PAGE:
Alarming Rise in Horse and Rider Road Fatalities in the UK: A Call for Safer Roads
In a distressing report, the British Horse Society has disclosed that the past year witnessed an alarming surge in road casualties involving horses and riders on British roads.
Tragically, 66 horses and three riders lost their lives in road accidents, marking the highest fatality rate since 2018. This increase in fatalities occurred despite the introduction of enhanced guidelines in the Highway Code for safely overtaking equestrians, initiated in January 2022.
Throughout 2023, the society was notified of nearly 3,400 incidents, with a staggering 85% involving vehicles that either passed too closely or at excessive speeds. Additionally, around one in four riders experienced road rage or abuse, highlighting the perilous conditions equestrians face.
Alan Hiscox, the society’s director of safety, expressed grave concern over the decade-long trend of fatalities. “Despite appreciating the efforts of drivers adhering to the Highway Code, the battle to reduce incidents is ongoing,” Hiscox stated. He also addressed the misconception that riders can simply avoid roads, pointing out the diminishing availability of bridleways as a significant challenge.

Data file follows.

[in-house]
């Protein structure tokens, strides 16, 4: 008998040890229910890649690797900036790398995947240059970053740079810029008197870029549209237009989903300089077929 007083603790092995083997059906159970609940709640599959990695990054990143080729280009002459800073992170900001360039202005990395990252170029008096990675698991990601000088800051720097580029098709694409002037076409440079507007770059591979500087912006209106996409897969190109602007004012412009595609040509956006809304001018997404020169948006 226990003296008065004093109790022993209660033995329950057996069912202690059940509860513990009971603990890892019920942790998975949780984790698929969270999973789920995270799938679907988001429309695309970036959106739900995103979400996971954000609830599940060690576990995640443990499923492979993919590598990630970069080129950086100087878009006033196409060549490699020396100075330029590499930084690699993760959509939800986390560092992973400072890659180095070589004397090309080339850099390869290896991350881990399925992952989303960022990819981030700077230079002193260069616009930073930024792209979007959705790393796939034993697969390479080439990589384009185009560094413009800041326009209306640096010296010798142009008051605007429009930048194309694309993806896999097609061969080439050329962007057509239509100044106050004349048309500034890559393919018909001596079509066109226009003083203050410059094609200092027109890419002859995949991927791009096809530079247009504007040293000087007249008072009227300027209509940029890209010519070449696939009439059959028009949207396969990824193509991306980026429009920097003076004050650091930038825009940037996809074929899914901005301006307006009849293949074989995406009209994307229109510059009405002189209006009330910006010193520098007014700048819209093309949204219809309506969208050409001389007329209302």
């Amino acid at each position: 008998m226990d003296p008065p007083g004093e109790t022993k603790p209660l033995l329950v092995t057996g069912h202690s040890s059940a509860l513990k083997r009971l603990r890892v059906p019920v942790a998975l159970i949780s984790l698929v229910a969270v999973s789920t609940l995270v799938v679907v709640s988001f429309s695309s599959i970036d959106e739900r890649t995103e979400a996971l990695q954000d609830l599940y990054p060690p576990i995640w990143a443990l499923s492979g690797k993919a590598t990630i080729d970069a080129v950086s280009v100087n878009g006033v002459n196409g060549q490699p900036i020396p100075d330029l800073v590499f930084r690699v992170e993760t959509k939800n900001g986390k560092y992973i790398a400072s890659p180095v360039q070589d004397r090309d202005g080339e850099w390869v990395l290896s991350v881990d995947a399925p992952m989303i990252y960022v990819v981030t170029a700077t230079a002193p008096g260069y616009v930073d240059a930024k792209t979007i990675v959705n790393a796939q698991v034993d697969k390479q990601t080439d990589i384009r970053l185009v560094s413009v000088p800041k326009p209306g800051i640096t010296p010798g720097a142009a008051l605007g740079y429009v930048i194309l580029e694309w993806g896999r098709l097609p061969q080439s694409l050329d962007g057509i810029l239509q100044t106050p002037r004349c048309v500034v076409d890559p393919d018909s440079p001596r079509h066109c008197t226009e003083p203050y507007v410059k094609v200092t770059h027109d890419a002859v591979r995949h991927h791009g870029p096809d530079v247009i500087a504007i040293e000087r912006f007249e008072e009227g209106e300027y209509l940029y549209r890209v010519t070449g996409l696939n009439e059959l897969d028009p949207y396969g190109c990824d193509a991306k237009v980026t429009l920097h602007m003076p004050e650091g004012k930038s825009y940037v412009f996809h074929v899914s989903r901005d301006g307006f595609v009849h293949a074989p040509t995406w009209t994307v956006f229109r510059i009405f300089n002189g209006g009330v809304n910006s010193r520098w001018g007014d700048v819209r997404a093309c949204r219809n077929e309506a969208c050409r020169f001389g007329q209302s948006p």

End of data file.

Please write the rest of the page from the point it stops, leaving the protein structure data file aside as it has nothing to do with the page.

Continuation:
To mitigate risks, the British Horse Society advises motorists to slow down to no more than 10mph and maintain a clearance of at least two metres when passing horses. Riders are encouraged to wear high-visibility and reflective gear and use clear hand signals to communicate their intentions, enhancing safety for all road users.
Hiscox emphasized the importance of understanding horses’ instinctual reactions to threats, which can lead to sudden movements. This underscores the need for drivers to approach horses with caution, ensuring they pass slowly and leave ample space.
Supporting its commitment to road safety, the society has launched the ‘Dead Slow’ campaign, educating drivers on the critical importance of passing horses carefully. Furthermore, the society has developed the Horse i app, enabling both equestrians and the public to report equine-related safety incidents. This initiative aims to gather data to bolster the protection of equestrians’ rights on Britain’s roads.